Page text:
Before she can change the future, she will have to discover the truth about the past.

Lulu Cohn is an average teenage girl – well she was until her parents died, she found out she’s a witch, and she fell in love with Jason Griffin, a sarcastic and charming witch hunter who dumped her after she almost got killed. Yeah, Lulu’s life is just peachy these days. But dark forces are lurking around the small town of Westerfeld, Connecticut and it’s up to Lulu to save the day. With the help of Stella Kennedy, the former Queen Bee who is too busy planning her revenge on her former clique to be bothered learning any spells, Soleil Rouge, who gets major headaches when she hangs around too many people because of her psychic abilities, and Ian Sinclair, who keeps hinting that he wants to cross the line of friendship when Lulu can’t stop thinking about Jason, Lulu will have dive deep into family secrets before it’s too late.

You see? It sounds interesting. But I'm scared. Stupid fear!!! Fear sucks. It ruins things.


~XOXO
Carrie

Monday, April 12, 2010

Afterlife



So I wrote this short story for a supernatural writing contest on one of my favorite sites inpop.com. I decided to also post it in my blog just for fun. Hope you like it.


Can you distinguish the dead from the living? Richelle Costa can’t.


All that crossed my foggy mind as I woke up was that my parents were going to kill me. My head was slumped against the steering wheel, glass shards from the windshield were scattered around my face. Surprisingly though my car looked like it belonged on a Hollywood set, I felt perfectly fine. I lifted my head and peered at the tree that my car had collided with, the hood was dented, smoke rising like a camp fire. That was defiantly the last time I swerve for birds who decided to cross the road at night.

I felt around the passenger seat for my purse, only to find that my cell phone had no service. Great, exactly what I needed. Not only had I crashed my new car to spare a birds life, but also I was stranded in the middle of nowhere with no way to get help. I should have stayed at Lissa’s, but no! I wanted to be home tonight since Zeke would be home from college early tomorrow morning for Spring Break. I hadn’t seen him since Christmas, and let me tell you now; the long distance relationship thing was getting quite lonely.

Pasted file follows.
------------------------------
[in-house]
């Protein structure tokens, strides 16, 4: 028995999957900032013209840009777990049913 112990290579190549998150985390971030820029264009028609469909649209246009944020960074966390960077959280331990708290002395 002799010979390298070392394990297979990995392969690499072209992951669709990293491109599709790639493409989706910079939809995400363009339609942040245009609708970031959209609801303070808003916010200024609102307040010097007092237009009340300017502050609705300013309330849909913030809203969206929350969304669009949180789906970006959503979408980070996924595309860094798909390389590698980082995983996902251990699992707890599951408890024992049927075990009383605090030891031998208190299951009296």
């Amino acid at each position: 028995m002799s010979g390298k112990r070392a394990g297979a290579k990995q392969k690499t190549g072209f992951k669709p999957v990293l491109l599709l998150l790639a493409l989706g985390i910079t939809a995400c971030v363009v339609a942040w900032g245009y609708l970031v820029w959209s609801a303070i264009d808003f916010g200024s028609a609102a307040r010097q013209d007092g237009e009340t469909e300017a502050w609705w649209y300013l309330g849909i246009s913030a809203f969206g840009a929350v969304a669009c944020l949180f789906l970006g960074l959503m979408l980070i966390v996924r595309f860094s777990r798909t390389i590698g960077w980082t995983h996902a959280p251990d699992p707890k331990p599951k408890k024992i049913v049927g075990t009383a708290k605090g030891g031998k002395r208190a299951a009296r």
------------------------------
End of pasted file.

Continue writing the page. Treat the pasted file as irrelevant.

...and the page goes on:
I mean I see Lissa and Poppy with their boyfriends, all cute and cuddly, and what do I get? A boyfriend who attends college four hours away from me and whom I never get to see. But that was going to change. I had just received my acceptance letter from University of New Hampshire. Zeke would be so excited! After graduation I would be saying “Goodbye Connecticut, hello New Hampshire!”

I glanced around the forest. I had two choices, either stay in the car and wait until morning, hoping that my parents would notice that I was gone or that Lissa would find it weird that I never called to say I got home safely, or two try to find some help right now before the cold New England weather turned me into an icicle. I was always one for new experiences, so grabbing my purse I pushed the car door open and trudged down the empty road. I was nearly in complete darkness; the light from the full moon provided me with enough luminosity not to trip over my own feet.

I remembered passing by a diner just a couple miles up the road on my way to Lissa’s grandmother’s house. I wasn’t really familiar with this area; I’ve never really been out around here. Lissa wouldn’t even be living out in the middle of nowhere if her mom hadn’t decided to redecorate that house form top to bottom, leaving the family temporarily homeless. But she was my best friend, and if I didn’t visit her in social exile, what type of person would I be?
The sign read Goldberg’s Diner, though its neon glow was turned off. If it wasn’t for the lights being on inside, most people would have assumed it was closed. The door chimed as I walked in, an old fashion jukebox playing Mr. Sandman by The Chordettes, one of my grandparents’ favorits songs. Ok I’ll admit it, I love the song too.